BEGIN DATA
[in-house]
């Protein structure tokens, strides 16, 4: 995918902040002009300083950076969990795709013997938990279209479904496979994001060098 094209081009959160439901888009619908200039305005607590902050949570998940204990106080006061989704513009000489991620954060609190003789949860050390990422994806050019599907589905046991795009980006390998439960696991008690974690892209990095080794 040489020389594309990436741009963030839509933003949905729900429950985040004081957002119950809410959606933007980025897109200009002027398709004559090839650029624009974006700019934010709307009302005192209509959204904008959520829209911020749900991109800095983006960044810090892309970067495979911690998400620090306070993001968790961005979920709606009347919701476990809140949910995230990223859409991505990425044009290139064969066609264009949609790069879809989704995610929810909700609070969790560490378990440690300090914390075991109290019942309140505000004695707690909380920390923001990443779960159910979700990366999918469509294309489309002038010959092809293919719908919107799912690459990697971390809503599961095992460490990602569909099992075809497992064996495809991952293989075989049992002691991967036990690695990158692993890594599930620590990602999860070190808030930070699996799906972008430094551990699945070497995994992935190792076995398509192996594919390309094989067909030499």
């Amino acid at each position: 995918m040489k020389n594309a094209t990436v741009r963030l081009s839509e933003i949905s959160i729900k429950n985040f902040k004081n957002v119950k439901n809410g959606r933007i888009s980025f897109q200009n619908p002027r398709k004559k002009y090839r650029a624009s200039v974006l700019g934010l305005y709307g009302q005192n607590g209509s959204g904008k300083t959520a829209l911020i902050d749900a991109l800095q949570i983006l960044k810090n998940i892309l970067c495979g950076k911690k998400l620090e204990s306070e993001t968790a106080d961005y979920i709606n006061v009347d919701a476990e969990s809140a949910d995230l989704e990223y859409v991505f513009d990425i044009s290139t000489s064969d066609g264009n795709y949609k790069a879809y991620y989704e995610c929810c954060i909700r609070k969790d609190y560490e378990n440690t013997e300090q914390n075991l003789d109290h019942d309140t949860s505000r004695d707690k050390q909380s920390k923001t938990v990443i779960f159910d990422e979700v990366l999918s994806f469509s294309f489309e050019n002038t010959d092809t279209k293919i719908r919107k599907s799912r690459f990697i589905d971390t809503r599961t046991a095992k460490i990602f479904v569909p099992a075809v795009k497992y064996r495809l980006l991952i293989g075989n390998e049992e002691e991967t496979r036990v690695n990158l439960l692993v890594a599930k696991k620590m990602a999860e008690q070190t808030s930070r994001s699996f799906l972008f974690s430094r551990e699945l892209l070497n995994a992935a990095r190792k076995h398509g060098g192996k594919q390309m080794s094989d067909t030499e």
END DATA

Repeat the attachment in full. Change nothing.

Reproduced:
[in-house]
């Protein structure tokens, strides 16, 4: 995918902040002009300083950076969990795709013997938990279209479904496979994001060098 094209081009959160439901888009619908200039305005607590902050949570998940204990106080006061989704513009000489991620954060609190003789949860050390990422994806050019599907589905046991795009980006390998439960696991008690974690892209990095080794 040489020389594309990436741009963030839509933003949905729900429950985040004081957002119950809410959606933007980025897109200009002027398709004559090839650029624009974006700019934010709307009302005192209509959204904008959520829209911020749900991109800095983006960044810090892309970067495979911690998400620090306070993001968790961005979920709606009347919701476990809140949910995230990223859409991505990425044009290139064969066609264009949609790069879809989704995610929810909700609070969790560490378990440690300090914390075991109290019942309140505000004695707690909380920390923001990443779960159910979700990366999918469509294309489309002038010959092809293919719908919107799912690459990697971390809503599961095992460490990602569909099992075809497992064996495809991952293989075989049992002691991967036990690695990158692993890594599930620590990602999860070190808030930070699996799906972008430094551990699945070497995994992935190792076995398509192996594919390309094989067909030499």
């Amino acid at each position: 995918m040489k020389n594309a094209t990436v741009r963030l081009s839509e933003i949905s959160i729900k429950n985040f902040k004081n957002v119950k439901n809410g959606r933007i888009s980025f897109q200009n619908p002027r398709k004559k002009y090839r650029a624009s200039v974006l700019g934010l305005y709307g009302q005192n607590g209509s959204g904008k300083t959520a829209l911020i902050d749900a991109l800095q949570i983006l960044k810090n998940i892309l970067c495979g950076k911690k998400l620090e204990s306070e993001t968790a106080d961005y979920i709606n006061v009347d919701a476990e969990s809140a949910d995230l989704e990223y859409v991505f513009d990425i044009s290139t000489s064969d066609g264009n795709y949609k790069a879809y991620y989704e995610c929810c954060i909700r609070k969790d609190y560490e378990n440690t013997e300090q914390n075991l003789d109290h019942d309140t949860s505000r004695d707690k050390q909380s920390k923001t938990v990443i779960f159910d990422e979700v990366l999918s994806f469509s294309f489309e050019n002038t010959d092809t279209k293919i719908r919107k599907s799912r690459f990697i589905d971390t809503r599961t046991a095992k460490i990602f479904v569909p099992a075809v795009k497992y064996r495809l980006l991952i293989g075989n390998e049992e002691e991967t496979r036990v690695n990158l439960l692993v890594a599930k696991k620590m990602a999860e008690q070190t808030s930070r994001s699996f799906l972008f974690s430094r551990e699945l892209l070497n995994a992935a990095r190792k076995h398509g060098g192996k594919q390309m080794s094989d067909t030499e």